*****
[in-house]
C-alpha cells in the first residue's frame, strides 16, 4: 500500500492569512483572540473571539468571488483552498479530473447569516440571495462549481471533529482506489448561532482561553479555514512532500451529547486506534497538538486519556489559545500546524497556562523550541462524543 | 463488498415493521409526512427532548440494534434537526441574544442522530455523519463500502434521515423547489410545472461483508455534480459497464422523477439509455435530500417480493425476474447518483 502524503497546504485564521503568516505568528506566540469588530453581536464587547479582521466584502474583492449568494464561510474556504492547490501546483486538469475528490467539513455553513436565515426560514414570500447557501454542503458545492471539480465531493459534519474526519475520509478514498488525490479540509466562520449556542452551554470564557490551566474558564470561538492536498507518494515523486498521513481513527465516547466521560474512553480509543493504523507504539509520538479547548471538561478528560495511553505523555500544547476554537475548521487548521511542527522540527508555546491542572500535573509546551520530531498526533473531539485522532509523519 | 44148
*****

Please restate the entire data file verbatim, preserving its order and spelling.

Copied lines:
[in-house]
C-alpha cells in the first residue's frame, strides 16, 4: 500500500492569512483572540473571539468571488483552498479530473447569516440571495462549481471533529482506489448561532482561553479555514512532500451529547486506534497538538486519556489559545500546524497556562523550541462524543 | 463488498415493521409526512427532548440494534434537526441574544442522530455523519463500502434521515423547489410545472461483508455534480459497464422523477439509455435530500417480493425476474447518483 502524503497546504485564521503568516505568528506566540469588530453581536464587547479582521466584502474583492449568494464561510474556504492547490501546483486538469475528490467539513455553513436565515426560514414570500447557501454542503458545492471539480465531493459534519474526519475520509478514498488525490479540509466562520449556542452551554470564557490551566474558564470561538492536498507518494515523486498521513481513527465516547466521560474512553480509543493504523507504539509520538479547548471538561478528560495511553505523555500544547476554537475548521487548521511542527522540527508555546491542572500535573509546551520530531498526533473531539485522532509523519 | 44148